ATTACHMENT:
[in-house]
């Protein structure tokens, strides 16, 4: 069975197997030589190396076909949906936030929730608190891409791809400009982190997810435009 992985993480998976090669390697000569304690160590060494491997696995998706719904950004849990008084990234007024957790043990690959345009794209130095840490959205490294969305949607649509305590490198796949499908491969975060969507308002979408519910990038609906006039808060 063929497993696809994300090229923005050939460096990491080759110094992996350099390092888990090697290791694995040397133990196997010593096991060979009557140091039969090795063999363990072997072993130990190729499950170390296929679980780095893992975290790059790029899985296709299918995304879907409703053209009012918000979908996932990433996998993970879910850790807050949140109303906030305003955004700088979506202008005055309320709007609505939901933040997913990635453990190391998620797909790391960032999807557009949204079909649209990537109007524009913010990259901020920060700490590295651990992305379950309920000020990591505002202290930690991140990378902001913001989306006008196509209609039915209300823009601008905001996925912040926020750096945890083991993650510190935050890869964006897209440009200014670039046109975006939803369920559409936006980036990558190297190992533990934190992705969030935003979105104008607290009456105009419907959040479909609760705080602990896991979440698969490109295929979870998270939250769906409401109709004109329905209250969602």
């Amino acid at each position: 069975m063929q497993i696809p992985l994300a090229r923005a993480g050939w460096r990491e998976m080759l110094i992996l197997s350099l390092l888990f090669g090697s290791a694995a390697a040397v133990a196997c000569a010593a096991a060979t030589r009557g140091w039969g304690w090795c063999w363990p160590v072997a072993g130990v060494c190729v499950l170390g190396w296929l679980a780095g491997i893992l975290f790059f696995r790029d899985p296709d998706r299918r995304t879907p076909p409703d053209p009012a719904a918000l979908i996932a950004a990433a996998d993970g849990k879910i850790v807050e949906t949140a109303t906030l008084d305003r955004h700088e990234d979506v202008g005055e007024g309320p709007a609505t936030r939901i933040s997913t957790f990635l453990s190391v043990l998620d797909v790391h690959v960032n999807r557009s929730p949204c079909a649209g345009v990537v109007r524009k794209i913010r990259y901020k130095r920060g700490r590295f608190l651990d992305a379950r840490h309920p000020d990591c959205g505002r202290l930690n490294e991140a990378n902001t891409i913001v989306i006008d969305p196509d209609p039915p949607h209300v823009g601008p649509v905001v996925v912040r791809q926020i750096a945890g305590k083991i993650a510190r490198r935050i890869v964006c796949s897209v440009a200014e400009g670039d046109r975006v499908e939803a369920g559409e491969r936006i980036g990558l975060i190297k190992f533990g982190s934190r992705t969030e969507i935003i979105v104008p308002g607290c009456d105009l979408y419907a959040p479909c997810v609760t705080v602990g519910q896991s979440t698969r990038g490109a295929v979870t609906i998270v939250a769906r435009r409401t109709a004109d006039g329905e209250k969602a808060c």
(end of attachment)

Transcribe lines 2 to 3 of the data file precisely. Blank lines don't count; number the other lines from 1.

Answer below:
């Protein structure tokens, strides 16, 4: 069975197997030589190396076909949906936030929730608190891409791809400009982190997810435009 992985993480998976090669390697000569304690160590060494491997696995998706719904950004849990008084990234007024957790043990690959345009794209130095840490959205490294969305949607649509305590490198796949499908491969975060969507308002979408519910990038609906006039808060 063929497993696809994300090229923005050939460096990491080759110094992996350099390092888990090697290791694995040397133990196997010593096991060979009557140091039969090795063999363990072997072993130990190729499950170390296929679980780095893992975290790059790029899985296709299918995304879907409703053209009012918000979908996932990433996998993970879910850790807050949140109303906030305003955004700088979506202008005055309320709007609505939901933040997913990635453990190391998620797909790391960032999807557009949204079909649209990537109007524009913010990259901020920060700490590295651990992305379950309920000020990591505002202290930690991140990378902001913001989306006008196509209609039915209300823009601008905001996925912040926020750096945890083991993650510190935050890869964006897209440009200014670039046109975006939803369920559409936006980036990558190297190992533990934190992705969030935003979105104008607290009456105009419907959040479909609760705080602990896991979440698969490109295929979870998270939250769906409401109709004109329905209250969602």
């Amino acid at each position: 069975m063929q497993i696809p992985l994300a090229r923005a993480g050939w460096r990491e998976m080759l110094i992996l197997s350099l390092l888990f090669g090697s290791a694995a390697a040397v133990a196997c000569a010593a096991a060979t030589r009557g140091w039969g304690w090795c063999w363990p160590v072997a072993g130990v060494c190729v499950l170390g190396w296929l679980a780095g491997i893992l975290f790059f696995r790029d899985p296709d998706r299918r995304t879907p076909p409703d053209p009012a719904a918000l979908i996932a950004a990433a996998d993970g849990k879910i850790v807050e949906t949140a109303t906030l008084d305003r955004h700088e990234d979506v202008g005055e007024g309320p709007a609505t936030r939901i933040s997913t957790f990635l453990s190391v043990l998620d797909v790391h690959v960032n999807r557009s929730p949204c079909a649209g345009v990537v109007r524009k794209i913010r990259y901020k130095r920060g700490r590295f608190l651990d992305a379950r840490h309920p000020d990591c959205g505002r202290l930690n490294e991140a990378n902001t891409i913001v989306i006008d969305p196509d209609p039915p949607h209300v823009g601008p649509v905001v996925v912040r791809q926020i750096a945890g305590k083991i993650a510190r490198r935050i890869v964006c796949s897209v440009a200014e400009g670039d046109r975006v499908e939803a369920g559409e491969r936006i980036g990558l975060i190297k190992f533990g982190s934190r992705t969030e969507i935003i979105v104008p308002g607290c009456d105009l979408y419907a959040p479909c997810v609760t705080v602990g519910q896991s979440t698969r990038g490109a295929v979870t609906i998270v939250a769906r435009r409401t109709a004109d006039g329905e209250k969602a808060c």